The voice talent does a magnificent job throughout. Dakota Fanning was a spot-on choice for the title role, breathing effortless sympathy into a complex and obnoxious character. Jennifer Saunders and Dawn French who served Henry Selick well for James and the Giant Peach are suitably eccentric as Miss Spink and Miss Forcible respectively while Ian McShane does his best Russian accent as bonkers circus master the Amazing Bobinski, but top marks must go to Teri Hatcher who pours enormous menace into the other mother.
Coraline is a singularly and unforgettably exhilarating film, one that surprises in every minute of its running time. Some parents would no doubt have been concerned that it was too scary as they left movie theatres with shell-shocked sprogs but they needn’t have worried. There’s nothing kids love more than having the bejeezus scared out of them and when it’s done this well it should be required viewing. Selick created in instant classic in A Nightmare Before Christmas, one of the best animated musicals and, until 2009, the best stop-motion film in existence. As great as it was and despite its clear horror-story theme it wasn’t scary, nor was it really trying to be. With Coraline he one-upped himself and made a film too terrifying to enjoy the same kind of mainstream success. So be it, cult status fits it much better anyway. Either way it’s absolutely peerless.
Playing on the most basic fears of childhood is a seriously potent approach when mixed with absolutely glorious animation design. Henry Selick may not have directed a whole lot of animated features but between this, The Nightmare Before Christmas and the also excellent James and the Giant Peach he should be considered one of the greats and Coraline is his masterpiece.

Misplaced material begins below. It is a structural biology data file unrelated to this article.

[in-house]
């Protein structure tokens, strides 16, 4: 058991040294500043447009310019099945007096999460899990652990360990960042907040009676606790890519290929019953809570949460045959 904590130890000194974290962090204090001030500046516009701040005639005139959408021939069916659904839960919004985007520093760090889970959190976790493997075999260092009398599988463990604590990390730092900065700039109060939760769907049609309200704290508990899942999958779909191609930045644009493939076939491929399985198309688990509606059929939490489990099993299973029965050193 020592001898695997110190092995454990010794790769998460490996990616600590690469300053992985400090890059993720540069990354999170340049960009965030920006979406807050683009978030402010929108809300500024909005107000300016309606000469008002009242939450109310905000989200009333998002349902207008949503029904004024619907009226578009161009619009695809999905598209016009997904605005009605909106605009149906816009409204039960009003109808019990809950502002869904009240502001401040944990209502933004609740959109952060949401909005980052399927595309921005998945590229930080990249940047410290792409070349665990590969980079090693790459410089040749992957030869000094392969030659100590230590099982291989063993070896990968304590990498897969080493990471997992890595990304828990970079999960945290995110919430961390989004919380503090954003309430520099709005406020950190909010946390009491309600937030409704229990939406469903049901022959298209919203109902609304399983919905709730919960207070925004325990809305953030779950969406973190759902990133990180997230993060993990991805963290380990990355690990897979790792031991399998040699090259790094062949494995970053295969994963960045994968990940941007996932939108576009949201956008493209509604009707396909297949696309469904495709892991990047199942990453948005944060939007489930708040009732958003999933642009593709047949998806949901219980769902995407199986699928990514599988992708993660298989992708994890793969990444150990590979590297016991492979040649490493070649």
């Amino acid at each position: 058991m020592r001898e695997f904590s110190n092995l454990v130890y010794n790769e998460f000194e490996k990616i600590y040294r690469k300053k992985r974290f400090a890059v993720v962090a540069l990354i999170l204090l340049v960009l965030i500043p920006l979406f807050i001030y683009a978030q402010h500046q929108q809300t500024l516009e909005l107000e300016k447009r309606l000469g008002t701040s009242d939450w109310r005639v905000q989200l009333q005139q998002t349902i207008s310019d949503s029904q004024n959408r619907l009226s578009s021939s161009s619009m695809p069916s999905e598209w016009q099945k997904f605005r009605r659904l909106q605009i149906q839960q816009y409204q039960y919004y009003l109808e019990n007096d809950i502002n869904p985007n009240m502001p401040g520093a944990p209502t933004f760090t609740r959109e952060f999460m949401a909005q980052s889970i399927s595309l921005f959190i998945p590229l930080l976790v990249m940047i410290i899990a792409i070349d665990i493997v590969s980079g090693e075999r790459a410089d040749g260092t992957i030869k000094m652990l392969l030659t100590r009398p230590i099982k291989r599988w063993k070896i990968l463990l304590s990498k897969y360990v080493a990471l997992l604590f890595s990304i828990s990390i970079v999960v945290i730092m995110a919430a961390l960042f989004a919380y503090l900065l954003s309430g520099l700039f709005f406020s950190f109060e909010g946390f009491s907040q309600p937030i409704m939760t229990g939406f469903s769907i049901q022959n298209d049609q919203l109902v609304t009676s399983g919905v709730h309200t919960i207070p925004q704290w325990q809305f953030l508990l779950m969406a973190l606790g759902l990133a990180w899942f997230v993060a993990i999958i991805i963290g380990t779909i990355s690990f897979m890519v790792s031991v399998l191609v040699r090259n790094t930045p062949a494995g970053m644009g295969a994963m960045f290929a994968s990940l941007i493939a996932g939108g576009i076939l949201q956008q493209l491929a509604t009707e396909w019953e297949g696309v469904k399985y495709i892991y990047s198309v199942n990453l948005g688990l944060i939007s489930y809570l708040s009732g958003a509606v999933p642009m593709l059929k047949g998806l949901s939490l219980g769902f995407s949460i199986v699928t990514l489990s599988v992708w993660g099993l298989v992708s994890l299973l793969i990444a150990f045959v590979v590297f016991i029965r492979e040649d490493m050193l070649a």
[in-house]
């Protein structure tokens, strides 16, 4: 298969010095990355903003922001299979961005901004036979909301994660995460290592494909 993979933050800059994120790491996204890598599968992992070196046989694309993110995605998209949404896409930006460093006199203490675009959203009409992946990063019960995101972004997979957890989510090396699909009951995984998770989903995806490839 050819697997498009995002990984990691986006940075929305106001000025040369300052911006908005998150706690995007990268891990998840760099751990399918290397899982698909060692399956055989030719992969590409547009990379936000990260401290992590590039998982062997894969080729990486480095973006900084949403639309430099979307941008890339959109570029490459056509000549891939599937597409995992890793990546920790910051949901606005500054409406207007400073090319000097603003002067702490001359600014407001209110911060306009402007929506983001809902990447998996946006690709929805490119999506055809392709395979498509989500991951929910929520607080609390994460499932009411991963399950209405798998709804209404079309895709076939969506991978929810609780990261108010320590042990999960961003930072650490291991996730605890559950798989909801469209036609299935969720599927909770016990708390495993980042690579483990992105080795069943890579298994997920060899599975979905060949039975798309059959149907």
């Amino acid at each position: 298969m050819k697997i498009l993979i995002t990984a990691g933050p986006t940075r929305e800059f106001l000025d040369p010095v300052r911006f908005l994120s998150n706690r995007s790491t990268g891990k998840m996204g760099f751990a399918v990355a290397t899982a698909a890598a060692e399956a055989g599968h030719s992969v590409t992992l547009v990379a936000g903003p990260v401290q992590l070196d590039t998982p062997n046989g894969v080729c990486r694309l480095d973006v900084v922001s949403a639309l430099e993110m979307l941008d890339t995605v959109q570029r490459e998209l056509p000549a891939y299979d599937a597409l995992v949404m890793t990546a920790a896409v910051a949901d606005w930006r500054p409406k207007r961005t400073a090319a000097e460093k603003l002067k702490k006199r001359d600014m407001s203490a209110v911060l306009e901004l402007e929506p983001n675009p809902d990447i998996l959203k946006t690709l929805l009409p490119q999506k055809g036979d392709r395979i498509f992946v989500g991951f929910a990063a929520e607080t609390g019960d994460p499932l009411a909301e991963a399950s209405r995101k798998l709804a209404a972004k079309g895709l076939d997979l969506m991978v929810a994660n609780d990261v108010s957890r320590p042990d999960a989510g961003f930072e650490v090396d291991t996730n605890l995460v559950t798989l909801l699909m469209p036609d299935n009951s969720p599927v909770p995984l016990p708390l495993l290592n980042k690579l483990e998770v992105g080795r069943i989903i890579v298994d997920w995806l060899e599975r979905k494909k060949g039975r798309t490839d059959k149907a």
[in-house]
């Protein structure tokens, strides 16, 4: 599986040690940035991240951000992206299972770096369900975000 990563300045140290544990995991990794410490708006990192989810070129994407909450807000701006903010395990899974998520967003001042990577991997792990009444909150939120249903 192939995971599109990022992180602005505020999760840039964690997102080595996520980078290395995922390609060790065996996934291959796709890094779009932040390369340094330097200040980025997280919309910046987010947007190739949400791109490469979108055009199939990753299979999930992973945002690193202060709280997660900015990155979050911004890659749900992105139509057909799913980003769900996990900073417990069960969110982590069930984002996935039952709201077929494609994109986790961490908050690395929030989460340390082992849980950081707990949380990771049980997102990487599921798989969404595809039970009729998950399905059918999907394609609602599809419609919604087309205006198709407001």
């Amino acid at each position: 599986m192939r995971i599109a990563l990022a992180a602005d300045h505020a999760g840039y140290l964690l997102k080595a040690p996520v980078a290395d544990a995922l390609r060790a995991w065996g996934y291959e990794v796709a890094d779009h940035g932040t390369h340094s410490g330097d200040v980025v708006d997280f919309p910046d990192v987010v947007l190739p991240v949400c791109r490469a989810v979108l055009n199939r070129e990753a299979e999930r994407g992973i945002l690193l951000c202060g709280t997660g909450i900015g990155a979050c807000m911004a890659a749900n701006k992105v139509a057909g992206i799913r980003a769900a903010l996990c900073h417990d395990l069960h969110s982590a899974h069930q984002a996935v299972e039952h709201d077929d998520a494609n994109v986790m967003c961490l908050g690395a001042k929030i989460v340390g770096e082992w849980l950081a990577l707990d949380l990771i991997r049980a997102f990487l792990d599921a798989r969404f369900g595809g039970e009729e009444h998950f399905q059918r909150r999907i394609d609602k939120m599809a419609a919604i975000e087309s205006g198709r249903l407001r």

A Monster in Paris, animation, Coriolanus, Daft Punk, Interstella 5555 - The 5tory of the 5ecret 5tar 5ystem, Jude Law, Leiji Matsumoto, Mark Strong, Ralph Fiennes, Robert Downey Jr, Shakespeare, Sherlock Holmes, Vanessa Paradis, Vanessa Redgrave
I’d like to be able to give full reviews to every film possible but the backlog has really been building up lately which can only mean one thing, roundup time and four mini-reviews for the price of one.
I saw this one with Ryan and Tom’s sister Harri, or rather most of it as I confess we were rather late to the cinema, our bus having not stopped where it was supposed to. Ralph Fiennes, who I’ve always greatly admired for his performance as Amon Goeth in Schindler’s List stars and for the first time directs a lesser-known Shakespearean tale about a Roman war hero who struggles with the position of power he is given. Removed to the modern day and a vaguely eastern European setting that fits the story well the film’s triumph is in making one of the Bard’s obscurer plays extremely easy to follow, understand and appreciate. Fiennes is as intense in the title role as you’d expect from him, Vanessa Redgrave soars as his fierce and loyal mother and the supporting cast are all on fine form. Gerard Butler’s never been better.
A Monster in Paris